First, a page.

Foldvary: Mississippi the Litigation Moocher
|May 17, 2002||Posted by Staff under Uncategorized|
Mississippi the Litigation Moocher
by Fred E. Foldvary, Senior Editor
Government imposes three types of interventions on society. One is fiscal taxation, for revenue. The second is excessively restrictive regulations. The third intervention is excessive law suits.
A “tort” is a wrongful act for which the victim may be compensated with a law suit. In the American tort system, usually the winner of a lawsuit must pay his own legal costs. So if you are falsely accused and get sued and win the case, you must still pay your legal expenses. The state thus imposes a litigation tax on those who are wrongfully sued and win.
A second litigation tax consists of excessive awards to those who initiate law suits. There is often no legal limit to punitive awards, and it can become an “ability to pay” tax. Unlike a fiscal tax such as on property or income, the litigation tax is not uniform, but arbitrary and capricious.
The U.S. State with the highest litigation tax seems to be Mississippi. Massachusetts has been called “Taxachussetts” because of its high taxes, so maybe Mississippi can be nicknamed the “Tort State” and “Tortsissippi” because of its loose and larcenous tort law.
The U.S. Chamber of Commerce has declared that businesses in Mississippi are being unjustly “targeted by a legal system that is gravely tilted toward the interests of plaintiff’s lawyers.” It claims that Mississippi has the worst legal system in the USA. Since 1995 there have been over 20 verdicts over $9 million, totaling over $2 billion, 8 of them over $100 million. Jefferson County especially has a reputation for overly generous jurors and numerous lawsuits. Since 1999, there have been over 10,000 plaintiffs, while the number of residents is only 9740.
High jury awards are a tax that cuts profits and increases the price of goods. Both the owners of firms and consumers lose, as does the economy generally. If this continues, businesses will avoid investing in the Tortsissippi, and companies will leave the State. Mississippi is a relative poor state, and it will end up that much more mired in poverty.
Trial lawyers are big winners from this litigation, since they get a large chunk of any award. Why does the State government give them this privilege? Trial lawyers are a special interest that provides huge campaign contributions to candidates nation-wide. According to the editorial “Mississippi Burning” in the May 13, 2002 Investor’s Business Daily, nearly half of the campaign funds raised by the governor of the State last year came from trial lawyers.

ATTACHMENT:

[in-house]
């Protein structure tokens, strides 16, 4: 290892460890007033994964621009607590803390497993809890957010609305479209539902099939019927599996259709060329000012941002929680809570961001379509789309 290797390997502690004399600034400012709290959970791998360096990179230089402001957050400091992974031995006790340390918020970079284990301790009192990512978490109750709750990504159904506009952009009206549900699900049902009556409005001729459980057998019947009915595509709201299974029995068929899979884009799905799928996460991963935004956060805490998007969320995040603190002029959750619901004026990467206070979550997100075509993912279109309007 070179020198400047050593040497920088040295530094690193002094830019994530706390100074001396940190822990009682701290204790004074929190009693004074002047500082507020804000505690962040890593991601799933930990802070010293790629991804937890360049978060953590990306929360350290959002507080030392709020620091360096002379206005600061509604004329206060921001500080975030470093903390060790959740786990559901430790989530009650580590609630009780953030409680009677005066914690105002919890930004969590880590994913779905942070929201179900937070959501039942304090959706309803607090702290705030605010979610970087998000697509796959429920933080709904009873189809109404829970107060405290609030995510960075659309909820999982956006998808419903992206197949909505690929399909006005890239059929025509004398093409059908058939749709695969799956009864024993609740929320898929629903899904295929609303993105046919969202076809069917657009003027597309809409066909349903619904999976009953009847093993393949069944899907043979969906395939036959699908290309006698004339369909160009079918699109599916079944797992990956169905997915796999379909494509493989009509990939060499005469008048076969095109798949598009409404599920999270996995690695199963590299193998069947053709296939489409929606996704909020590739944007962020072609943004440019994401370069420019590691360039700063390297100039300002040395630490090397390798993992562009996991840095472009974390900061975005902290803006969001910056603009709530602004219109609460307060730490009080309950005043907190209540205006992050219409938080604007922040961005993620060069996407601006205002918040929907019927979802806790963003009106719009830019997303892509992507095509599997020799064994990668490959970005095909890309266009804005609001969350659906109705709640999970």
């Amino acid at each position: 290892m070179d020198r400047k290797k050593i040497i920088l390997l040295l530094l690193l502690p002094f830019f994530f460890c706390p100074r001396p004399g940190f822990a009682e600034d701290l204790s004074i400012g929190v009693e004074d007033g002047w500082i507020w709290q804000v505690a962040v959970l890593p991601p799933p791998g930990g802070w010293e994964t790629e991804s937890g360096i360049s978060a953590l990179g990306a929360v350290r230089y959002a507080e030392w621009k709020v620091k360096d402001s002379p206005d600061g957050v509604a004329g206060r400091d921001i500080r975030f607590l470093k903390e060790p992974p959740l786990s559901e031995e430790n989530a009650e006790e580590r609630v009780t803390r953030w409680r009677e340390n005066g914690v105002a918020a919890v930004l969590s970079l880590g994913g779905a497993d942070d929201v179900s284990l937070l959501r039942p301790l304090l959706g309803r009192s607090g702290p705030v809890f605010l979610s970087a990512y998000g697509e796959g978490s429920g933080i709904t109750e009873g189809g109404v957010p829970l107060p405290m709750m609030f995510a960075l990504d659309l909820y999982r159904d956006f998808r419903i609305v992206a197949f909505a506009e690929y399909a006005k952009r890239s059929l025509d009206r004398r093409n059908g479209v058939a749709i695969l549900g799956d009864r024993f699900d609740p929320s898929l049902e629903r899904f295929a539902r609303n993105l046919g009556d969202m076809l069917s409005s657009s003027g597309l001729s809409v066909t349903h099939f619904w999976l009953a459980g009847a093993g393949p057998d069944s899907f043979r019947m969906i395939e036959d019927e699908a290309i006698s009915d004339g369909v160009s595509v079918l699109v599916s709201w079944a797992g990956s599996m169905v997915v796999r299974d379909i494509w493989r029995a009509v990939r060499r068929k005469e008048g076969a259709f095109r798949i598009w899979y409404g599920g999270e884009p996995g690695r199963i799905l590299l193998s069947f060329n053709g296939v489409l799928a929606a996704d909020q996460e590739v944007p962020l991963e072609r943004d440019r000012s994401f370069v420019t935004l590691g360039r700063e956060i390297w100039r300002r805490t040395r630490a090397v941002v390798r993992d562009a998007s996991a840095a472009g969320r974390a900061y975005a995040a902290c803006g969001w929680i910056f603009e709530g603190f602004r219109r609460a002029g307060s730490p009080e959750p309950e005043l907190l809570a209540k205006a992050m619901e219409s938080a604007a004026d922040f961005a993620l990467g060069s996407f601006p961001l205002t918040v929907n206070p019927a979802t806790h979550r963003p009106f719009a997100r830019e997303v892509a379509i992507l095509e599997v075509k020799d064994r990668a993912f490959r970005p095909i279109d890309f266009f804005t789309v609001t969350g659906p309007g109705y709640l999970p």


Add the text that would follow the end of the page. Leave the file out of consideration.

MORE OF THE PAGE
Since the people of the Tort State will be hurt by the loss of business and jobs that will result from the litigation tax, why don’t they ask their legislators to reform the system? It is because the structure of voting is dysfunctional. Voters have little incentive to know more about the system, and they are presented with a narrow choice of candidates who are either lawyers or beholden to lawyers for their campaign funds.
Reform will most likely come from the U.S. Supreme Court, not from the voters of the State. One of the victims of the litigation tax might argue that the excessive jury award is a taking of property that violates the 5th Amendment of the U.S. Constitution, or there may be a violation of the 1st Amendment if the State tries to sue the U.S. Chamber of Commerce.
Otherwise, in the advancing technological economies of the 21st century, Mississippi will be a tortoise in the race for prosperity. Its tortious policy is tortuous to enterprise, and the only retort available to contorted business at present is to leave the State. In its greed, though, Tortsissippi may sue international companies that do business in the State, including companies that sell via the Internet. As a moocher on the global economy, it may provoke the World Trade Organization to bring action to stop the restraint on global trade.
But Mississippi is only marginally worse than other U.S. States. The litigation tax is an intervention imposed by all U.S. States, all of them dominated by the trial lawyer interest. The U.S. Congress, also beholden to that interest, will not initiate reforms. Only an overhaul of the voting system and the very structure of government can ultimately remedy the litigation tax along with the regulation tax and the fiscal tax.
Copyright 2002 by Fred E. Foldvary. All rights reserved. No part of this material may be reproduced or transmitted in any form or by any means, electronic or mechanical, which includes but is not limited to facsimile transmission, photocopying, recording, rekeying, or using any information storage or retrieval system, without giving full credit to Fred Foldvary and The Progress Report.
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